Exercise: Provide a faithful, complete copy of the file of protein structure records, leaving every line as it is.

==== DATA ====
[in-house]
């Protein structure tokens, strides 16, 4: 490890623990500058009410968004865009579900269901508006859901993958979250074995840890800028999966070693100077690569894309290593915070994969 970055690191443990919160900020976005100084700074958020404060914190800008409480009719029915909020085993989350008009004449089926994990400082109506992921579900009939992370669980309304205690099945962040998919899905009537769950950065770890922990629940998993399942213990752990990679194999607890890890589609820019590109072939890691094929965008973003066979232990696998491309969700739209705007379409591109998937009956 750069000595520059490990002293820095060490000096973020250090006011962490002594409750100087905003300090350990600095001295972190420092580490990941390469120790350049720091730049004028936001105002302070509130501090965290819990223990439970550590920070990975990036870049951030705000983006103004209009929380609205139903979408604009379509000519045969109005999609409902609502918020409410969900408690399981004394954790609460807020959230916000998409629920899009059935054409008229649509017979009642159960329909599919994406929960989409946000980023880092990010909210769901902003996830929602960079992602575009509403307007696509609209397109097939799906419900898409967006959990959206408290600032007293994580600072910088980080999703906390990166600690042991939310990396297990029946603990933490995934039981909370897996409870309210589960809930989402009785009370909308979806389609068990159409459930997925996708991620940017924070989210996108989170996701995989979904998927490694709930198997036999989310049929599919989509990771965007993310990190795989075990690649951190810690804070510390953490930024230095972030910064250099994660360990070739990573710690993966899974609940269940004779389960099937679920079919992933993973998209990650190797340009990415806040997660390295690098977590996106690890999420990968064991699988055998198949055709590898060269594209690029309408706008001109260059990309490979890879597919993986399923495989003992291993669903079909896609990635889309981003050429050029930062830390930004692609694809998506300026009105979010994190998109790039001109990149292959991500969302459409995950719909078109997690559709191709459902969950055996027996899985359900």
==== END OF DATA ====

[in-house]
């Protein structure tokens, strides 16, 4: 490890623990500058009410968004865009579900269901508006859901993958979250074995840890800028999966070693100077690569894309290593915070994969 970055690191443990919160900020976005100084700074958020404060914190800008409480009719029915909020085993989350008009004449089926994990400082109506992921579900009939992370669980309304205690099945962040998919899905009537769950950065770890922990629940998993399942213990752990990679194999607890890890589609820019590109072939890691094929965008973003066979232990696998491309969700739209705007379409591109998937009956 750069000595520059490990002293820095060490000096973020250090006011962490002594409750100087905003300090350990600095001295972190420092580490990941390469120790350049720091730049004028936001105002302070509130501090965290819990223990439970550590920070990975990036870049951030705000983006103004209009929380609205139903979408604009379509000519045969109005999609409902609502918020409410969900408690399981004394954790609460807020959230916000998409629920899009059935054409008229649509017979009642159960329909599919994406929960989409946000980023880092990010909210769901902003996830929602960079992602575009509403307007696509609209397109097939799906419900898409967006959990959206408290600032007293994580600072910088980080999703906390990166600690042991939310990396297990029946603990933490995934039981909370897996409870309210589960809930989402009785009370909308979806389609068990159409459930997925996708991620940017924070989210996108989170996701995989979904998927490694709930198997036999989310049929599919989509990771965007993310990190795989075990690649951190810690804070510390953490930024230095972030910064250099994660360990070739990573710690993966899974609940269940004779389960099937679920079919992933993973998209990650190797340009990415806040997660390295690098977590996106690890999420990968064991699988055998198949055709590898060269594209690029309408706008001109260059990309490979890879597919993986399923495989003992291993669903079909896609990635889309981003050429050029930062830390930004692609694809998506300026009105979010994190998109790039001109990149292959991500969302459409995950719909078109997690559709191709459902969950055996027996899985359900």